The BMW i3 is returning. Hyundai is working on its own LFP batteries. And GM wants to do away with rare-earth materials in motors. This and more, here at Green Car Reports.
General Motors earlier this week announced a partnership that it hopes will produce permanent-magnet EV motors without rare-earth materials—and their controversial sourcing ethics and supply chain. It’s worth noting that GM invented the rare-earth permanent magnet as we know it.
Hyundai is reportedly in the midst of developing a new generation of lithium iron phosphate (LFP) battery cells for future affordable EVs. According to a report, the automaker hopes to end development work in 2024 and start production in 2025 with batteries that could also help lessen Western automakers’ dependence on Chinese suppliers.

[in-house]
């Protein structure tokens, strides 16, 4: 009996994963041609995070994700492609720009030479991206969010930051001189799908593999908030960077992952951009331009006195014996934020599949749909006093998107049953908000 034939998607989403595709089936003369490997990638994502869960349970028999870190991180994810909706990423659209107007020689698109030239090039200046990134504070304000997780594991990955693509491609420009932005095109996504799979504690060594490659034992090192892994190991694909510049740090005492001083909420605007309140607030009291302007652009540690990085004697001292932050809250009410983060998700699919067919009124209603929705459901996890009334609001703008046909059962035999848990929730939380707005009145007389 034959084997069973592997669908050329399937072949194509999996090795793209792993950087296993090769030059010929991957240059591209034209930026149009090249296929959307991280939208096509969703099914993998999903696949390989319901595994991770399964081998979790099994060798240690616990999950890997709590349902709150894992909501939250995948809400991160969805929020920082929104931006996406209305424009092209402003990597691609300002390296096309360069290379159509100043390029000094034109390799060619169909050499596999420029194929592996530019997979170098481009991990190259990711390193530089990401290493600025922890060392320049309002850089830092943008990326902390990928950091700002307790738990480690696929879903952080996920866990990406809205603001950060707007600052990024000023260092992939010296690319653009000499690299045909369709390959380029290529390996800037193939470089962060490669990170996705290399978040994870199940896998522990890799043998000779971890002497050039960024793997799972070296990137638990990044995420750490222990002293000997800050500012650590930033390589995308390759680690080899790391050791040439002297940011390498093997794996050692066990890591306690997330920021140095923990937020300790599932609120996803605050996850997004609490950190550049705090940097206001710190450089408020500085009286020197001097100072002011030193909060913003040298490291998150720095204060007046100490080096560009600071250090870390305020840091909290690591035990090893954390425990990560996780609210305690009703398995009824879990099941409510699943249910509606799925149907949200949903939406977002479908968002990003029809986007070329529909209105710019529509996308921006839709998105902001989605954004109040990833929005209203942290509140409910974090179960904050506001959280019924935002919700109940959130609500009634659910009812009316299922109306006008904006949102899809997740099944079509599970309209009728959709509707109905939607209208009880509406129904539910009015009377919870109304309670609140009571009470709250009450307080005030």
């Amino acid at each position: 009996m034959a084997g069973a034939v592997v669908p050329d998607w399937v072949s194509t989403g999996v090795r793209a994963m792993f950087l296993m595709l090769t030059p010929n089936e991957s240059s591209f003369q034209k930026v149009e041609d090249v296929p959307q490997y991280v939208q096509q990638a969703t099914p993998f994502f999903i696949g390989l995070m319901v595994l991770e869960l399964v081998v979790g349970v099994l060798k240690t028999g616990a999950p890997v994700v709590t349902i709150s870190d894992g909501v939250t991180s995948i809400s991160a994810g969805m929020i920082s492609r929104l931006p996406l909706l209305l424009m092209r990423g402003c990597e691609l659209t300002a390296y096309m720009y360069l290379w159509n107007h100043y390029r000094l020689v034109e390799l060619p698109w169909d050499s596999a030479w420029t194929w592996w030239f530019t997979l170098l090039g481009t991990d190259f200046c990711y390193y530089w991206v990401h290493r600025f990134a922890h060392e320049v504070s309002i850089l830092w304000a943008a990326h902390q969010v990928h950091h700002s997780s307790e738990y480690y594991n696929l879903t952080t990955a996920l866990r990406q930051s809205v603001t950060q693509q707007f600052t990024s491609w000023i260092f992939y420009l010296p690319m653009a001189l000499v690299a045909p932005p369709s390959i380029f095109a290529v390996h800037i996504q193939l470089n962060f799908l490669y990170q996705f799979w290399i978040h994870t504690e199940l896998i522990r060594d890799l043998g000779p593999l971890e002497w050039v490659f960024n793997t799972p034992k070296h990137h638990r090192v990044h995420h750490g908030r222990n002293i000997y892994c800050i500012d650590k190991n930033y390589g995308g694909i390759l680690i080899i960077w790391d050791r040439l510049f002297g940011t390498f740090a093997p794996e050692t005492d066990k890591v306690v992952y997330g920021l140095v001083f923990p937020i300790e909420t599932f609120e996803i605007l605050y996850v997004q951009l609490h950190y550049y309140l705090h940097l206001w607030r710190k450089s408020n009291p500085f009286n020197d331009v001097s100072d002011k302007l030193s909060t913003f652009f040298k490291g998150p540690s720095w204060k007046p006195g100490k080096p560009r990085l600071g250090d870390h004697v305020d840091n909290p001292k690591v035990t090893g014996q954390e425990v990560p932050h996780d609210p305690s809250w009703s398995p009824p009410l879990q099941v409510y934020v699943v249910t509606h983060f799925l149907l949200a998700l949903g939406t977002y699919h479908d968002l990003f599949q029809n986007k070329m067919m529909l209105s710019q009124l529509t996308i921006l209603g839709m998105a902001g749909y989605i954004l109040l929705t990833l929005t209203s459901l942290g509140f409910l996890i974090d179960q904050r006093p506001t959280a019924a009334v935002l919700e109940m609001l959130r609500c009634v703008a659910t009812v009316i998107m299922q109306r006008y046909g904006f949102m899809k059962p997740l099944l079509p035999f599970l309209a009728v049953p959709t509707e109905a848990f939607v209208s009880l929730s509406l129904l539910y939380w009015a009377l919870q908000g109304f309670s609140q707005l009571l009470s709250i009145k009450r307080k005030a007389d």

And the BMW i3 EV is coming back, a top executive at the German automaker confirmed in a recent report. The new version will be part of BMW’s upcoming Neue Klasse family, but you won’t find the former i3’s “polarizing design” and “outsider” styling ethos in the reboot. BMW made over 250,000 i3 models in its nine-year run ending last year.
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